The price of pork: The seniority trap in the U.S. House
AbstractUsing data on federal outlays and U.S. House elections, I estimate the effect of the pork barrel on the quality of officeholders, taking into account the fact that seniority creates a dynamic linkage across periods. After estimating the parameters governing the influence of seniority on federal outlays and the parameters governing the distributions of candidate quality, I conduct several policy experiments to uncover the size of the welfare loss created by the seniority system. I find that the seniority system negatively impacts the quality of representatives, but has little effect on the outcomes of elections. Furthermore, the most commonly proposed solution to the distortion, term limits, may have a significant, negative effect on the quality of sitting representatives. Instead of a quantity constraint (term limits), I propose a change in the relative price of seniority by way of a Pigouvian tax on seniority. Such a policy achieves the first-best outcome.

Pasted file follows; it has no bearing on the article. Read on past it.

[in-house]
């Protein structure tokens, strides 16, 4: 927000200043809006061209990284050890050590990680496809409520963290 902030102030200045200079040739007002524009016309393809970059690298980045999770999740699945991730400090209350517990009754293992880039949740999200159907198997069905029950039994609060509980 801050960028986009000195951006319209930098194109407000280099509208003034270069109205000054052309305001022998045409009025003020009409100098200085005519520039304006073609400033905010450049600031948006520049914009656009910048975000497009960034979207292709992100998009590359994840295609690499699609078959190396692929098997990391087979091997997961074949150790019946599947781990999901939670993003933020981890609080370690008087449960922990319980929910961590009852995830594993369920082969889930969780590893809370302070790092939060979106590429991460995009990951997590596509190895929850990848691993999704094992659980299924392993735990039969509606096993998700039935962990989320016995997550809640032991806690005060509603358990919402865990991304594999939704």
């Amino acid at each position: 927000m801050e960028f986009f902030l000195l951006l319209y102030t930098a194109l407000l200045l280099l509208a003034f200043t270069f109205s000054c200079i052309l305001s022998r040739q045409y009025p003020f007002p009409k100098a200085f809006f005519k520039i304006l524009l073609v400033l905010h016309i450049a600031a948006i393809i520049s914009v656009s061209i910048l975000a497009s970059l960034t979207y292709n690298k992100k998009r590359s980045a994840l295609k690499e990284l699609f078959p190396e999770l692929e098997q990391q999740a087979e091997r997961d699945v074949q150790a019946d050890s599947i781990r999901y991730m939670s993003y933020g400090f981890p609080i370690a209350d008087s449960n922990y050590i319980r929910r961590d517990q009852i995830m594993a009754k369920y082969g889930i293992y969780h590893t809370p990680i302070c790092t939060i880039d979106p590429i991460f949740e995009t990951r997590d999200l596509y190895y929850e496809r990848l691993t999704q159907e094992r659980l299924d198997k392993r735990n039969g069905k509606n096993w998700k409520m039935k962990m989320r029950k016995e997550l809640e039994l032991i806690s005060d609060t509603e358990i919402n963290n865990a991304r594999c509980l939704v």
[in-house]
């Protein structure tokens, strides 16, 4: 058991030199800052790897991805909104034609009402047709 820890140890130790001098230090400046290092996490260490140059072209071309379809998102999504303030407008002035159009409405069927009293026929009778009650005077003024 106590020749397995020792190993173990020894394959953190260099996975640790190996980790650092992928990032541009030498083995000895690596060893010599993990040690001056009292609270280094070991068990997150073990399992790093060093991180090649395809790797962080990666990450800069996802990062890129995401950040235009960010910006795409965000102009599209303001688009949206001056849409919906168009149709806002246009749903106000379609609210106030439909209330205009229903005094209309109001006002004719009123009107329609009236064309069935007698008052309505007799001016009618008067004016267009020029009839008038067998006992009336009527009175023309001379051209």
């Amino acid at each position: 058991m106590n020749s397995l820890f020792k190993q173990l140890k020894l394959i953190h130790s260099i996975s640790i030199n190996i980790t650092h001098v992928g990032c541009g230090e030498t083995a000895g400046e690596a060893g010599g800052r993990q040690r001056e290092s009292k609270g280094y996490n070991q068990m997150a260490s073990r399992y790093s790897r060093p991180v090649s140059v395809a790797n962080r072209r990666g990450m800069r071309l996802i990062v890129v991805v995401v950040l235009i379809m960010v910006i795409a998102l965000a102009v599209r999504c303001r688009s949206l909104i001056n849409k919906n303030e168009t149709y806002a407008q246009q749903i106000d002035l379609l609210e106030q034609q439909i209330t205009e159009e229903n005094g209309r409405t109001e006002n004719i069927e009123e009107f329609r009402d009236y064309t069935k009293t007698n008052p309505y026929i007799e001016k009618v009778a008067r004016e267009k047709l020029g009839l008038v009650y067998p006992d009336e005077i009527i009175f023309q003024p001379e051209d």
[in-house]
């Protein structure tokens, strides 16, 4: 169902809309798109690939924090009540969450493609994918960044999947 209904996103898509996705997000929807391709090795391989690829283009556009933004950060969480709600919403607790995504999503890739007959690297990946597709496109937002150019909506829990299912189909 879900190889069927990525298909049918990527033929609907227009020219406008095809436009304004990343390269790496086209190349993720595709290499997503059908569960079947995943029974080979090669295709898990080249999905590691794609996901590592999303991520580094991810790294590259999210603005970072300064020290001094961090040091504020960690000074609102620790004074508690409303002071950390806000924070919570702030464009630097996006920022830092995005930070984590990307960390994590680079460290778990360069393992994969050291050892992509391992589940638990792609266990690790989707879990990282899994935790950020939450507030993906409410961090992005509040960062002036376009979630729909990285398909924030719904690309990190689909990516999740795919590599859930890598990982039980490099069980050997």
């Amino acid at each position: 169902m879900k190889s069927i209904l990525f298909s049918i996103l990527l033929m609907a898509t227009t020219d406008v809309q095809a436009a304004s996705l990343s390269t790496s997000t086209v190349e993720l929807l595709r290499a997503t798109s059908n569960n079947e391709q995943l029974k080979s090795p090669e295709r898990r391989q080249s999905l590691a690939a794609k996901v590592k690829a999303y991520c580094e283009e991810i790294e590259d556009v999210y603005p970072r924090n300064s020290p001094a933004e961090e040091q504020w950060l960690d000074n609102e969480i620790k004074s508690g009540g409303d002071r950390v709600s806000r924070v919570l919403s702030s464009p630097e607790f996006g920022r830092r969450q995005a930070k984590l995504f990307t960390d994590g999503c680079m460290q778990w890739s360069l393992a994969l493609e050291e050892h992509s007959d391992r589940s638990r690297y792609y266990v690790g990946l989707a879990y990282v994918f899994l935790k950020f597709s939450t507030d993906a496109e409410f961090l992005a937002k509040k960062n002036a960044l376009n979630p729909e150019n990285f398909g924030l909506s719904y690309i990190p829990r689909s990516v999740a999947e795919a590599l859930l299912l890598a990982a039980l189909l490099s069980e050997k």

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Bibliographic InfoArticle provided by Elsevier in its journal Journal of Public Economics.
Volume (Year): 95 (2011)
Issue (Month): 1-2 (February)
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Web page: http://www.elsevier.com/locate/inca/505578
Pork barrel Seniority system Incumbency advantage House of Representatives Term limits;
Other versions of this item:
- DeBacker, Jason, 2011. "The price of pork: The seniority trap in the U.S. House," Journal of Public Economics, Elsevier, vol. 95(1), pages 63-78.
- H11 - Public Economics - - Structure and Scope of Government - - - Structure and Scope of Government
- C1 - Mathematical and Quantitative Methods - - Econometric and Statistical Methods and Methodology: General
- D72 - Microeconomics - - Analysis of Collective Decision-Making - - - Political Processes: Rent-seeking, Lobbying, Elections, Legislatures, and Voting Behavior
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